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Sen. Claire McCaskill thinks it's pretty gross how some people dragged Chuck Hagel's name through the mud during his confirmation process. On Fox News Sunday, she acknowledged that Hagel didn't do well in his hearing, but argued there's been enough belly aching and he should be allowed to do his job already. "Did [Hagel] have the best day that day? Of course not," McCaskill said. "But having said that, he’s qualified [and] I think it’s despicable the way his character has been impugned by other people." She thinks it's about time Hagel be confirmed. "It’s time for us to come together and unite behind him so he can do the best job possible," McCaskill said. 

Rep. Mike Rogers is the chairman of the House Intelligence Committee, and also a Republican. He's not excited about this sequester business, not one bit, for it means bad things for the Defense departement. On ABC's This Week, Rogers argued for some flexibility to allow departments to try and lighten the blow should the sequester axe fall. "There will be an impact on national security, there's no doubt," Rogers said. "So it's really only 2 cents on the dollar over the whole federal budget, but they've scrunched that down into seven months and highlighted, or at least put most of the burden, on the Defense Department. So that is going to have an impact."

Sen. Patrick Leahy said the Senate will eventually have some kind of gun bill passed on State of the Union. "I think we will," the Vermont Democrat said. But it's going to have to require some team work, something the Senate and the House haven't received very much praise for recently. "I don't want it to be a partisan bill -- I'm working with both Republicans and Democrats," he said. "Unless we work with both Republicans and Democrats, we'll pass nothing." But Leahy implied Republicans are holding out for new border security measures before a gun legislation will ever pass, something he thinks they need to give up on. "If you say there must be total [border] security before we can move forward, that's never going to happen," Leahy said. "This administration, the Obama administration, spent more on border security than any administration in history - there are still going to be some people getting through."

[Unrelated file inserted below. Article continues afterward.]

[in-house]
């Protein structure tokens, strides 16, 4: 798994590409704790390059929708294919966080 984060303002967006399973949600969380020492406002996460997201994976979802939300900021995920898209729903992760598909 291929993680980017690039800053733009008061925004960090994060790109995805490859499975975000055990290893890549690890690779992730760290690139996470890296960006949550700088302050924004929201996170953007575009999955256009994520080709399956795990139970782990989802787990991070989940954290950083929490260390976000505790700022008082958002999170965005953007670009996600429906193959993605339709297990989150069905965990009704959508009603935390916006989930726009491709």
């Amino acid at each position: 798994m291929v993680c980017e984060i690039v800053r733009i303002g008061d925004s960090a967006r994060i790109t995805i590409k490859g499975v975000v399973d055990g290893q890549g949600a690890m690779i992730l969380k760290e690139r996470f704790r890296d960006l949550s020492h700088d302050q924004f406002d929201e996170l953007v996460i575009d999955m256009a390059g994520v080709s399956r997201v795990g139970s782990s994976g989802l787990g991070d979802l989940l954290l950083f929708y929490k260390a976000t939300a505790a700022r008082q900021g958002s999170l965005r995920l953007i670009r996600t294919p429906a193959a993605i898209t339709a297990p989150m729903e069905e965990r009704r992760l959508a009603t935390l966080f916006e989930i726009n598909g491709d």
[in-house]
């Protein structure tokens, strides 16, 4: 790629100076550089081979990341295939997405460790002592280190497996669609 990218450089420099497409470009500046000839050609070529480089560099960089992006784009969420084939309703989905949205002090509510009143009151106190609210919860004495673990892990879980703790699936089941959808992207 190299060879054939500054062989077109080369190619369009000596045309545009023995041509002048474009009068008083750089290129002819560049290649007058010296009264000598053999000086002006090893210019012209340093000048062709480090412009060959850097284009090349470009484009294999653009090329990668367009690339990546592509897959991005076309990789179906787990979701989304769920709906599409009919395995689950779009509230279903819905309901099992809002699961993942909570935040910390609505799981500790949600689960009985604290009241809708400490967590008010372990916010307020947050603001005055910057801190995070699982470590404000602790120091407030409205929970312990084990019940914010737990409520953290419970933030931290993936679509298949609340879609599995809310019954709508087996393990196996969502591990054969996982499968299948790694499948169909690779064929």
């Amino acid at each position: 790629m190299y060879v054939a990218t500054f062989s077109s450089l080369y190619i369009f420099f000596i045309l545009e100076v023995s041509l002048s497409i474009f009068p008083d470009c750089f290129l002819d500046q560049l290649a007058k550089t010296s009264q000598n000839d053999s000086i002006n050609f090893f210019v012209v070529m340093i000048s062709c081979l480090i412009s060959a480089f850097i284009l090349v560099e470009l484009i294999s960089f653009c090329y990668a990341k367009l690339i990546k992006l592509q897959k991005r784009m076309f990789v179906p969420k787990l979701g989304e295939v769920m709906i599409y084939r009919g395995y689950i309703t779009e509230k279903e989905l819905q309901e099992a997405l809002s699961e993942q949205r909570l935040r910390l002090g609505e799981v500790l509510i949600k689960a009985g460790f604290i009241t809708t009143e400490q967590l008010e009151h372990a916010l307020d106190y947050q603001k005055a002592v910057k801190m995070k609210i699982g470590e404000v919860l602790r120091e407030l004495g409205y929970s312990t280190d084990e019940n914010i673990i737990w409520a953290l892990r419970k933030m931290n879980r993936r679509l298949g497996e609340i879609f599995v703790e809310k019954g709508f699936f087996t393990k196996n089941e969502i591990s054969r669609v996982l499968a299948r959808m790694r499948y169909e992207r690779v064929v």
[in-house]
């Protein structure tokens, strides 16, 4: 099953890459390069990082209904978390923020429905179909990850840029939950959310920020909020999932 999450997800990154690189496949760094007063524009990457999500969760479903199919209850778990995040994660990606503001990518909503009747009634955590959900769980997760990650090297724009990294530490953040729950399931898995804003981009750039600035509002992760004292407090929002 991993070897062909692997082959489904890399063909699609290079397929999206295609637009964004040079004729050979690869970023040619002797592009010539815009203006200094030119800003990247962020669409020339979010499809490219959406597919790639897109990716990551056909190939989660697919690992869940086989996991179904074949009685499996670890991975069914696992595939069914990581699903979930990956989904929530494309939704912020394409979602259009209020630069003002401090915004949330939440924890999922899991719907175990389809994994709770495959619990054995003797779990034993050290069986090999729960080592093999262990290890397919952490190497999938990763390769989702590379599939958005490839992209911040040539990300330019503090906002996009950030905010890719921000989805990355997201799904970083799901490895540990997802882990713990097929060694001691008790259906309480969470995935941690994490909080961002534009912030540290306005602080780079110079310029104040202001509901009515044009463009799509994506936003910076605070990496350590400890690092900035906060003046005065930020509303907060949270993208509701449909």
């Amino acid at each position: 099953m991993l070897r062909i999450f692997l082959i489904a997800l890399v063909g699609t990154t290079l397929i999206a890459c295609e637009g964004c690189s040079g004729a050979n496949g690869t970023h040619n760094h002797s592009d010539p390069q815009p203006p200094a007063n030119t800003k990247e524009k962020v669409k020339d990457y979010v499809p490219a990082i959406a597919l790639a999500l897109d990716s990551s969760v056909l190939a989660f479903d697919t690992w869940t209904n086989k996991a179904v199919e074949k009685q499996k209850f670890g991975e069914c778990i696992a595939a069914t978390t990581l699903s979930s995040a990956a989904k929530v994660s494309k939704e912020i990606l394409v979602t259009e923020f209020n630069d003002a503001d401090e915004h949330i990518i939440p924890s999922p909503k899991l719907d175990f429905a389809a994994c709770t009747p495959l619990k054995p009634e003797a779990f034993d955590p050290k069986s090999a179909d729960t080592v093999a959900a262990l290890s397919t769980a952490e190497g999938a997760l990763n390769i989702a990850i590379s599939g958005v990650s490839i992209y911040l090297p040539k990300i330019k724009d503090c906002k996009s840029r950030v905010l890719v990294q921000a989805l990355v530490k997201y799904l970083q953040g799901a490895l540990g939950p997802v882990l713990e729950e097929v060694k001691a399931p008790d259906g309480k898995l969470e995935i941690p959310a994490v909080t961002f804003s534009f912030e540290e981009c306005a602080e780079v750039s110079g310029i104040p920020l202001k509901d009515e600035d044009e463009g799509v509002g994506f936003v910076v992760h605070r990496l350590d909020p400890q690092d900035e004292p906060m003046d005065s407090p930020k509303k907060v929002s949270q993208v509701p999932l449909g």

Education Secretary Arne Duncan attacked lawmakers for the never-ending fiscal game that's putting pressure on school districts to constantly expects cuts in federal spending and leading to teachers losing their jobs on CBS' Face the Nation. "There are literally teachers now who are getting pink slips, who are getting notices that they can't come back this fall," Duncan said. Some school districts are already laying people off because they expect Congress and the Senate to let the sequester happen, which would cut federal funding. These are teachers. Won't someone think of the children? "We don't have any ability with dumb cuts like this to figure out what the right thing to do is," Duncan said. "It just means a lot more children will not get the kinds of services and opportunities they need, and as many as 40,000 teachers could lose their jobs." What's at the forefront of Duncan's argument is that avoiding the sequester shouldn't be this hard. "The fact that this is so easily avoidable is why I'm so angry," he said. "If folks would just work together, compromise, find the middle ground, we wouldn't put districts and families and children through this much trauma. It doesn't make any sense whatsoever." Duncan said the inability for Republicans and Democrats to work together is the root of his anger. "Sequester was set up to be painful to everybody, recognizing the dysfunction of Congress, to be so painful it would force people to come to the table," Duncan said. "And the fact that people in Congress are so tone-deaf to what's really going on in their districts ... that to me is unimaginable."